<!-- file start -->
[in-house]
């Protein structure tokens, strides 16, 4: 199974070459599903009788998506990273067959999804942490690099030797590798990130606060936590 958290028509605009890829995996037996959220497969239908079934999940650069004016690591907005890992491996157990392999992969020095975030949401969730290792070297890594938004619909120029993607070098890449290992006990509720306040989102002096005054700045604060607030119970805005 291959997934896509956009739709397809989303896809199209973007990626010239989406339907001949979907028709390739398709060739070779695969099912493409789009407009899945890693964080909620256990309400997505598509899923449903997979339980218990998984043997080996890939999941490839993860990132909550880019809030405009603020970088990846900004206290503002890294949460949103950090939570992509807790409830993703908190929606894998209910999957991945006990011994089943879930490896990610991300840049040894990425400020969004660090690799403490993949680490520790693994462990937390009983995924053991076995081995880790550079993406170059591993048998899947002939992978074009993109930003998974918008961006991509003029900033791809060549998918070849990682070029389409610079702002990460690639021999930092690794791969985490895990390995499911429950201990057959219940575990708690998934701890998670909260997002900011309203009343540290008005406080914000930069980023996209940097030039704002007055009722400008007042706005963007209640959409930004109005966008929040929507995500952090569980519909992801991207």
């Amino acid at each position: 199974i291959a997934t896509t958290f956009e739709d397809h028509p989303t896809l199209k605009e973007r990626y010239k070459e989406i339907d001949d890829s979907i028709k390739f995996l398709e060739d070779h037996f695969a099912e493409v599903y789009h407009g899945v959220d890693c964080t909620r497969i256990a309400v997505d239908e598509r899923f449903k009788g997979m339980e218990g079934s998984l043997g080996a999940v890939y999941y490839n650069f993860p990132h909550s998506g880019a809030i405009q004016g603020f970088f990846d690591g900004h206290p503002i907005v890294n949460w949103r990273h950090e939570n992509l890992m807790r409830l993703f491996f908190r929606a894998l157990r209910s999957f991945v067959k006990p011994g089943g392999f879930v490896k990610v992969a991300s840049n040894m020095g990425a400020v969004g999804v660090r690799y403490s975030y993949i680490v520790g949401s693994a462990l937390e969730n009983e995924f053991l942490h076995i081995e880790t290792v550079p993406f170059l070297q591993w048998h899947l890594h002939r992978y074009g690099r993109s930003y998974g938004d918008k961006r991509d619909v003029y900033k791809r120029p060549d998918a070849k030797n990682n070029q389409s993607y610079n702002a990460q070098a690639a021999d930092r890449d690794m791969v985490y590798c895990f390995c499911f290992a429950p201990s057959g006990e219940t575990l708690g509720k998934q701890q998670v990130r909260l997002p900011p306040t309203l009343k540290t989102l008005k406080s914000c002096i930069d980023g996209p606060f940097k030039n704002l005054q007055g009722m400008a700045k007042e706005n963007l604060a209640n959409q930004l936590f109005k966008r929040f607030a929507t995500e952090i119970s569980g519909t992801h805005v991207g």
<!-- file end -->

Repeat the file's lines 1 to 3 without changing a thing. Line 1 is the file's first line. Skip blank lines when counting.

[in-house]
């Protein structure tokens, strides 16, 4: 199974070459599903009788998506990273067959999804942490690099030797590798990130606060936590 958290028509605009890829995996037996959220497969239908079934999940650069004016690591907005890992491996157990392999992969020095975030949401969730290792070297890594938004619909120029993607070098890449290992006990509720306040989102002096005054700045604060607030119970805005 291959997934896509956009739709397809989303896809199209973007990626010239989406339907001949979907028709390739398709060739070779695969099912493409789009407009899945890693964080909620256990309400997505598509899923449903997979339980218990998984043997080996890939999941490839993860990132909550880019809030405009603020970088990846900004206290503002890294949460949103950090939570992509807790409830993703908190929606894998209910999957991945006990011994089943879930490896990610991300840049040894990425400020969004660090690799403490993949680490520790693994462990937390009983995924053991076995081995880790550079993406170059591993048998899947002939992978074009993109930003998974918008961006991509003029900033791809060549998918070849990682070029389409610079702002990460690639021999930092690794791969985490895990390995499911429950201990057959219940575990708690998934701890998670909260997002900011309203009343540290008005406080914000930069980023996209940097030039704002007055009722400008007042706005963007209640959409930004109005966008929040929507995500952090569980519909992801991207």
């Amino acid at each position: 199974i291959a997934t896509t958290f956009e739709d397809h028509p989303t896809l199209k605009e973007r990626y010239k070459e989406i339907d001949d890829s979907i028709k390739f995996l398709e060739d070779h037996f695969a099912e493409v599903y789009h407009g899945v959220d890693c964080t909620r497969i256990a309400v997505d239908e598509r899923f449903k009788g997979m339980e218990g079934s998984l043997g080996a999940v890939y999941y490839n650069f993860p990132h909550s998506g880019a809030i405009q004016g603020f970088f990846d690591g900004h206290p503002i907005v890294n949460w949103r990273h950090e939570n992509l890992m807790r409830l993703f491996f908190r929606a894998l157990r209910s999957f991945v067959k006990p011994g089943g392999f879930v490896k990610v992969a991300s840049n040894m020095g990425a400020v969004g999804v660090r690799y403490s975030y993949i680490v520790g949401s693994a462990l937390e969730n009983e995924f053991l942490h076995i081995e880790t290792v550079p993406f170059l070297q591993w048998h899947l890594h002939r992978y074009g690099r993109s930003y998974g938004d918008k961006r991509d619909v003029y900033k791809r120029p060549d998918a070849k030797n990682n070029q389409s993607y610079n702002a990460q070098a690639a021999d930092r890449d690794m791969v985490y590798c895990f390995c499911f290992a429950p201990s057959g006990e219940t575990l708690g509720k998934q701890q998670v990130r909260l997002p900011p306040t309203l009343k540290t989102l008005k406080s914000c002096i930069d980023g996209p606060f940097k030039n704002l005054q007055g009722m400008a700045k007042e706005n963007l604060a209640n959409q930004l936590f109005k966008r929040f607030a929507t995500e952090i119970s569980g519909t992801h805005v991207g």